Regular exercise can help seniors control their body weight, lower blood pressure, strengthen muscles and reduce the risk of heart disease.


It also helps lower their chances of being injured from a fall.


The Health Promotion Board recommends that people above the age of 50 do strength and balance exercises at least twice a week, in addition to 150 minutes of moderately intense physical activity each week.


Fitness First training manager Christine Chiam shares six easy exercises for seniors to do at home:




The muscles in the legs, glutes, core and shoulders are mainly used in this exercise, which helps in improving the senior's full-body and controlled movements throughout the torso.


1. Sit on the edge of the chair and with fingers interlaced, position your feet wider than your hips.


2. Apply pressure on your feet as you stand up and raise your arms above your head.


3. Keep your torso stable without arching your lower back and do not shrug your shoulders.




This stretching exercise increases the flexibility of the neck, shoulders and back, and involves the muscles mainly in the neck, back and chest.


1. Place your hands on the chair at the height of your hip. Position your feet wider than your hips.


2. Inhale while tilting your pelvis backwards as your tailbone reaches up.


3. Open your chest, with your eyes looking forward.


4. Exhale as you tilt your pelvis forward, tucking the tailbone under.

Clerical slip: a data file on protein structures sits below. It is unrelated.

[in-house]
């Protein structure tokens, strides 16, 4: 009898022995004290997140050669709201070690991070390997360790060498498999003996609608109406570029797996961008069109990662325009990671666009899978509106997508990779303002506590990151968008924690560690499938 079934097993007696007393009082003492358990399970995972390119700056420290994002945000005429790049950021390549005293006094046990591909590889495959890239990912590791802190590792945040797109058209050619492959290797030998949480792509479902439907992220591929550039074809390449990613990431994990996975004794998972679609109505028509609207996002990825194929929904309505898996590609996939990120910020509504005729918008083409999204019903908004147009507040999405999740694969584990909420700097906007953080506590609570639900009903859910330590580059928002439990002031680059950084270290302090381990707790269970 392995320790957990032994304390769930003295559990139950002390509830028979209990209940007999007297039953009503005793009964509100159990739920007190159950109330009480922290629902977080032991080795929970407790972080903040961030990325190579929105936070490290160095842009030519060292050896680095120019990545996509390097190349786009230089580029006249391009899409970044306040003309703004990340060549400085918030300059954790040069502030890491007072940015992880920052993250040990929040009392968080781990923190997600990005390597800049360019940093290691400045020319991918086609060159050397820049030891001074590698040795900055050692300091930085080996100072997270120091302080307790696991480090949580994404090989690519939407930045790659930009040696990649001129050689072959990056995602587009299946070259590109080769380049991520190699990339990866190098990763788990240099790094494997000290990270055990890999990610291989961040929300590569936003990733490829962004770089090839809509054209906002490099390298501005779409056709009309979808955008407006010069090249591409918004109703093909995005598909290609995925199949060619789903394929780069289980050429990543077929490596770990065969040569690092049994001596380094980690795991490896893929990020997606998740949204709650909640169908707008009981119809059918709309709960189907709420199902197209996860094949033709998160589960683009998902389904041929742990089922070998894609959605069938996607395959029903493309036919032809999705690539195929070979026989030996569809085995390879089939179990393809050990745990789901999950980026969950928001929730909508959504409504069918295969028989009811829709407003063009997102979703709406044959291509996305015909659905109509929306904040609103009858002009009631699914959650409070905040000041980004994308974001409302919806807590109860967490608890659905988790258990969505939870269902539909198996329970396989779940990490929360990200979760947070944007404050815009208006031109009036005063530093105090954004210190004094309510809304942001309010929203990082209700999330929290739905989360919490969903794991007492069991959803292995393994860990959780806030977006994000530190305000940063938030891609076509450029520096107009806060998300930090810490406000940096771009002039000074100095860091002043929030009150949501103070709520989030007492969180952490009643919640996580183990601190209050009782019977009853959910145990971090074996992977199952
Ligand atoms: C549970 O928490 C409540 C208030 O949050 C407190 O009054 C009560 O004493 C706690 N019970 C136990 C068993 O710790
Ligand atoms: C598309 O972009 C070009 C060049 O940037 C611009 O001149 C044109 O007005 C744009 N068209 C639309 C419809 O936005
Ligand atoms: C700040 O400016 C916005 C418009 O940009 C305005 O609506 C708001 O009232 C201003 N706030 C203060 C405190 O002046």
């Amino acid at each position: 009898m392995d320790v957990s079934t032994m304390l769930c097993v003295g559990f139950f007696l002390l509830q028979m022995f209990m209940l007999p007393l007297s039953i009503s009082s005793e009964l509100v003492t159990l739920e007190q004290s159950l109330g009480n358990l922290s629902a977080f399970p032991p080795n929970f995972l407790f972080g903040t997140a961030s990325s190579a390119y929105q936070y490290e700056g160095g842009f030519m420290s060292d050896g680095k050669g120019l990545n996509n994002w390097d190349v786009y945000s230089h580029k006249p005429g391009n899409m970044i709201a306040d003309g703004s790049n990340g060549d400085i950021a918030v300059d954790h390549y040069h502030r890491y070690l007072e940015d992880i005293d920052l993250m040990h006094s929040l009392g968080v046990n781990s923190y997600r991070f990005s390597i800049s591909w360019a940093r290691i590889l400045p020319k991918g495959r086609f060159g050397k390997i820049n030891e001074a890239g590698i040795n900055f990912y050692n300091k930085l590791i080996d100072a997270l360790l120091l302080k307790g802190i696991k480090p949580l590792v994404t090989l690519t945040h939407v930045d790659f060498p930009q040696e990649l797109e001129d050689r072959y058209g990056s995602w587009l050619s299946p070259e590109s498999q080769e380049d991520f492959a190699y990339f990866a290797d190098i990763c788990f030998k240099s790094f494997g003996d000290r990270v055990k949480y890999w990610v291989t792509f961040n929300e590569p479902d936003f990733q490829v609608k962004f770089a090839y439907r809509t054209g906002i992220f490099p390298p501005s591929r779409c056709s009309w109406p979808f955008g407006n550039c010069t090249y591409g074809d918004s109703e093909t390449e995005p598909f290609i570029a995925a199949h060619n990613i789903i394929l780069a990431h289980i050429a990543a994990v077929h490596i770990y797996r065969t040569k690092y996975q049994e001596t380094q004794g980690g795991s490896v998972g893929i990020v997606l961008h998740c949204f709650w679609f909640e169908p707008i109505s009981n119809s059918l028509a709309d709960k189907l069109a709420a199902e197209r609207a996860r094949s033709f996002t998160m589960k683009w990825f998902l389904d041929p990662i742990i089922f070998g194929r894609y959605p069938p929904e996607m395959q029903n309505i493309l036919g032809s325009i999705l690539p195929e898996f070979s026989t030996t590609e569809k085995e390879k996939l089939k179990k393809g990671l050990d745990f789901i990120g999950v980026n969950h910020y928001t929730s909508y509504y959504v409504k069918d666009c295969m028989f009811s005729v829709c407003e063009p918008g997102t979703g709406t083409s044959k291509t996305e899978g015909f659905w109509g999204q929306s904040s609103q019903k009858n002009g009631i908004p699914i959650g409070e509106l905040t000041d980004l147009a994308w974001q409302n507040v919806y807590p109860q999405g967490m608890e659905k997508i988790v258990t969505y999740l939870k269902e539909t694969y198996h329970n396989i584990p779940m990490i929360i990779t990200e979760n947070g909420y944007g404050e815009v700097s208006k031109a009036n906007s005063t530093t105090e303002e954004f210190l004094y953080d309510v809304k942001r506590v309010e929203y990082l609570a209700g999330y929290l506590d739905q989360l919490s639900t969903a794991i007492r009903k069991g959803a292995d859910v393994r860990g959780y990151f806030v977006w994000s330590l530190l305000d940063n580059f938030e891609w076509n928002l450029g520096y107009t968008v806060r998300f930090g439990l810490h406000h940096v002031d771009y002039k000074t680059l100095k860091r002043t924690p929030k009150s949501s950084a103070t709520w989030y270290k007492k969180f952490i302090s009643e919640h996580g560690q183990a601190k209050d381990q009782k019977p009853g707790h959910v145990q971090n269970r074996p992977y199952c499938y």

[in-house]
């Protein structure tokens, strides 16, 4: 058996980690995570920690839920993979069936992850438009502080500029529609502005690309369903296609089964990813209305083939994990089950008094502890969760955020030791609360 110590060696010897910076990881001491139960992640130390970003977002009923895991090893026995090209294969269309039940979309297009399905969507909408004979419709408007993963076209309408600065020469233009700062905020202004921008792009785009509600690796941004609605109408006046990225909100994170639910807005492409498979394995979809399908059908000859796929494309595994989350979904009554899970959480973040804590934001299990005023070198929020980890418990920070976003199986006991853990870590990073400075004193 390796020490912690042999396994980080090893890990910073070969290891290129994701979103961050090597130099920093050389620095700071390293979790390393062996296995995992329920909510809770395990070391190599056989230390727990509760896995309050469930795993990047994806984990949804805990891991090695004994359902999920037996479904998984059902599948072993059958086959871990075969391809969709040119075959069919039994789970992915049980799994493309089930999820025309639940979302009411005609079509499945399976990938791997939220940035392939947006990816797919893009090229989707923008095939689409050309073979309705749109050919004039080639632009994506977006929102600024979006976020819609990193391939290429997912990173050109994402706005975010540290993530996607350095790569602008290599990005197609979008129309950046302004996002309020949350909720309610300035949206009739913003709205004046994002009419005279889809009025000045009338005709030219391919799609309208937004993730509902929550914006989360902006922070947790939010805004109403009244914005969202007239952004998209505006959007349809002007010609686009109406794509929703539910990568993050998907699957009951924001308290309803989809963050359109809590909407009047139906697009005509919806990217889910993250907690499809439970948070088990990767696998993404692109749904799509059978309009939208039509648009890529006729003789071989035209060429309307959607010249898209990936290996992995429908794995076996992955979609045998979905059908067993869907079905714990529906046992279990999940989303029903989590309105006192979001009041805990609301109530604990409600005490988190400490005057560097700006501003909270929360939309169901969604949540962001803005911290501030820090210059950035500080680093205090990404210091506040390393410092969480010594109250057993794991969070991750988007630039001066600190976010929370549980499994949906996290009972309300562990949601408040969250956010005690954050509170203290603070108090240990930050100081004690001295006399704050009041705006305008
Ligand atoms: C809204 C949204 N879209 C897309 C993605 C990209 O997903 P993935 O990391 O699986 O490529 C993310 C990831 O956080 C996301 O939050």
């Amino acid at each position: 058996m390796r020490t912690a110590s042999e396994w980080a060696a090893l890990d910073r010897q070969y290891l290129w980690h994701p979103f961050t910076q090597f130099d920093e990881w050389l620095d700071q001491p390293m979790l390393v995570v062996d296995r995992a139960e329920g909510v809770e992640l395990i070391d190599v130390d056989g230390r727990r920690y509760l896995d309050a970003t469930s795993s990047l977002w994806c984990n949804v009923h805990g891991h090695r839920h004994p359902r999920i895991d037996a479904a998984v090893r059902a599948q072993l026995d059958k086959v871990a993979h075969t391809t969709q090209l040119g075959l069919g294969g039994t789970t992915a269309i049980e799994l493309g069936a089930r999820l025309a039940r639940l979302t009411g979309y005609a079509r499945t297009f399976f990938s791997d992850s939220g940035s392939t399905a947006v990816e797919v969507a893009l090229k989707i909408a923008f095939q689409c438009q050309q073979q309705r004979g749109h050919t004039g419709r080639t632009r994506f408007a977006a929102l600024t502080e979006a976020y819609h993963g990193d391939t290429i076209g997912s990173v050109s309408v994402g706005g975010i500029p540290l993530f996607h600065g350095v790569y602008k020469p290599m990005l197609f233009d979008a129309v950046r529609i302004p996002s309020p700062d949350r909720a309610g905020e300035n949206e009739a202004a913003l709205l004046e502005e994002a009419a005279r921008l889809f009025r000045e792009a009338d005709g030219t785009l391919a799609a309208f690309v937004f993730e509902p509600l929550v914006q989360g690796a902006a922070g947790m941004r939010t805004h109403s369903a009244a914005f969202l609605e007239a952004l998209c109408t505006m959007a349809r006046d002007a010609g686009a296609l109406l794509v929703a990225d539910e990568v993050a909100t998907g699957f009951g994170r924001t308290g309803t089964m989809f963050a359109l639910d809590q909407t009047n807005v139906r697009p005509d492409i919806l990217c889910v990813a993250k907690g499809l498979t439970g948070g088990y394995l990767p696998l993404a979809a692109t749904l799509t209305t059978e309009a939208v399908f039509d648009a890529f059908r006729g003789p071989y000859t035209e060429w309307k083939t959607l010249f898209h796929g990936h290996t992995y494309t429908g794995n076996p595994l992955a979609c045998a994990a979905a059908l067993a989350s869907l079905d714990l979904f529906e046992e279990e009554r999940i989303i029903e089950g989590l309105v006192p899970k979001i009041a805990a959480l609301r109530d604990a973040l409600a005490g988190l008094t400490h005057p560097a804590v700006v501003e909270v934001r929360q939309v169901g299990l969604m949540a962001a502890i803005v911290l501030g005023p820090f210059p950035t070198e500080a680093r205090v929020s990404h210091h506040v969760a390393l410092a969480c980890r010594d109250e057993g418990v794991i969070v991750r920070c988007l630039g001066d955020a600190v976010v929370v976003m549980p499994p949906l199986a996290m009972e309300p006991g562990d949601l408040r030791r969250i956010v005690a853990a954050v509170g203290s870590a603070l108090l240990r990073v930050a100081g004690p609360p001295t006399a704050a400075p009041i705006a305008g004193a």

5. Tuck your chin in with your eyes looking down.




This exercise works muscles in the legs and glutes, which are important in maintaining sideway movements for deceleration and fall prevention.


1. Place your hands on the chair at the height of your hip and position your feet wider than your hips.


2. Push your bottom backwards and shift your weight towards the right hip, while keeping your right foot grounded.


3. Keep your left leg straight with your left foot grounded.


4. Return to step 1 position and repeat steps 2 and 3 for the other leg.




This exercise stretches the sitting muscles and uses the muscles in the hip flexor - a group of muscles near the top of your thighs which is important for lower body movements.


1. Make sure the chair is not slippery before placing one foot on it.


2. Position the other leg on the ground slightly farther away from the chair.


3. Place both your hands on the thigh of your elevated leg.


4. Lift the heel of the leg on the ground slightly and push your hips towards the chair.


5. You may also try raising one arm.




This exercise uses mainly muscles in the glutes and hamstrings to help build a stronger posterior chain - a group of muscles on the posterior of the body.


1. Place your hands on the chair at the height of your hip and position your feet wider than your hips.


2. Lift one leg and extend it backwards leading from the heel.


3. Keep your hips squared and levelled.


4. Return to your position in step one and repeat the exercise by extending the other leg.




This exercise, which uses mainly muscles in the glutes, helps the elderly to stretch the glutes and reduces stiffness in the lower back.


1. Sit on a chair and cross one of your legs over the other, ensuring that your ankle is on top of the knee.


2. Use your hands to push the knee on top towards the floor.


Source: The Straits Times © Singapore Press Holdings Limited. Reproduced with permission.